One of my classmates posted this doomsday article about the humanities by literary critic Stanley Fish on Facebook earlier this week. Later, Fish wrote this one to follow it up.
As someone with a couple of English degrees, which I have found eminently useful on a variety of levels, I found both articles pretty appalling, perspective-wise.
So I was glad to read this response from Alex Reid over at digital digs.
I'm not sure whether I agree with him point by point (haven't thought it out that thoroughly), but I agree with Reid that there are indeed strong uses for the humanities, even if many people (including, it seems, Fish) don't see it that way.
I also agree with Reid that it's good for people in the humanities to intervene in society. For instance, I think it's a shame that general audience books and publications by professors are looked down upon, tenure-wise. I think they should be encouraged.
However, I also think there's use in academics doing their research--however "elite" it may seem--and speaking in specialized language. The research of the humanities often helps us to learn about, well, humanity. Reading and studying literature, theology, or philosophy, for instance, helps us think about the big questions of why we're alive, which is as important as anything else. And car mechanics don't get remonstrated for having a specialized language.
Though I agree that universities are becoming more corporatized and that there's a danger that the humanities' role will be lessened, I think this would be a big mistake. It's not that we can't learn critical thinking about the big questions--or about how to read and write well--outside of these disciplines. But having them in our universities serves as a concrete, visible reminder that these things are important to us as a society. And that's a darn good thing in and of itself, even if those professors were not--both directly and indirectly--helping to teach valuable skills to others (which they are).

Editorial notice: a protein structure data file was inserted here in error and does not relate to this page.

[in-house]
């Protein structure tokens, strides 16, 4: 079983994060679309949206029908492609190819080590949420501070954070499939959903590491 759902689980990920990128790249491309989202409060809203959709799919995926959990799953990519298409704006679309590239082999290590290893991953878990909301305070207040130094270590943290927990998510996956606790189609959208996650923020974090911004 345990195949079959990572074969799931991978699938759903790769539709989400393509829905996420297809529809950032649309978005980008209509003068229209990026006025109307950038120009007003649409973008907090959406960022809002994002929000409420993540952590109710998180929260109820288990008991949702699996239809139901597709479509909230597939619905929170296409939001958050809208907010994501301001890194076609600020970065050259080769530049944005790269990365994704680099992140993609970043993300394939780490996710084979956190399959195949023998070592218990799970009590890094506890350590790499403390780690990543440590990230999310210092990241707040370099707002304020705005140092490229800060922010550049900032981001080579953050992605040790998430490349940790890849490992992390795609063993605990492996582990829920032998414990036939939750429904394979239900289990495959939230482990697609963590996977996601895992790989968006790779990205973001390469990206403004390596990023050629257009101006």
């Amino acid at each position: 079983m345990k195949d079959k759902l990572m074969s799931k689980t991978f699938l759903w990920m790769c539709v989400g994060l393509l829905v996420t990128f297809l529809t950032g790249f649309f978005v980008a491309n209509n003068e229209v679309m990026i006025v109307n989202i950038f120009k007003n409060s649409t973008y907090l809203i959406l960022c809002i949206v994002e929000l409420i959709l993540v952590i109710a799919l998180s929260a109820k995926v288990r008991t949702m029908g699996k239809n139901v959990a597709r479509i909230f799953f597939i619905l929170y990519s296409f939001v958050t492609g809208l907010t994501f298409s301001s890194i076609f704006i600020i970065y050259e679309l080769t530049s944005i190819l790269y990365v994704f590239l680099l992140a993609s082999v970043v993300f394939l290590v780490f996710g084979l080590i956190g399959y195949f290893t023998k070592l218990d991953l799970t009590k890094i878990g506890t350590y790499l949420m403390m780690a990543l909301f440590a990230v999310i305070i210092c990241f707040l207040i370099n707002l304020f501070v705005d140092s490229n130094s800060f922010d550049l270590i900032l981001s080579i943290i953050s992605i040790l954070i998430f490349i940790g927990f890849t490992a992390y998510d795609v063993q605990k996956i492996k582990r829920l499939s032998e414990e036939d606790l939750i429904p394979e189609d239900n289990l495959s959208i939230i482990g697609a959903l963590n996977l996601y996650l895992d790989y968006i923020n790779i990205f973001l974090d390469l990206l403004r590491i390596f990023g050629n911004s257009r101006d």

Saturday, January 24, 2009
Stanley Fish on the Humanities...and a Response
I'm a writer, an incurable reader, a narrative theorist, a media researcher, a scholar/author/writer/consultant, a PK, and the Queen of Soup Making. I write a lot, and I've taught a wide range of topics in universities. Along my journey I've picked up a PhD in Communication from Purdue and 2 degrees in English. I've been turning my ideas about communication as author-audience relationships into a communication paradigm that can be applied to a wide range of situations. I'm also writing a historical mystery series. I'm a member of Sisters in Crime, and the co-chair of the Mystery and Detective Fiction Caucus of the Popular Culture Association. My MA thesis focused on connections between T. S. Eliot and Thoreau, who each wondered about how to remain still and still moving. Before I went to grad school, I spent 7 years working for a division of HarperCollins Publishers.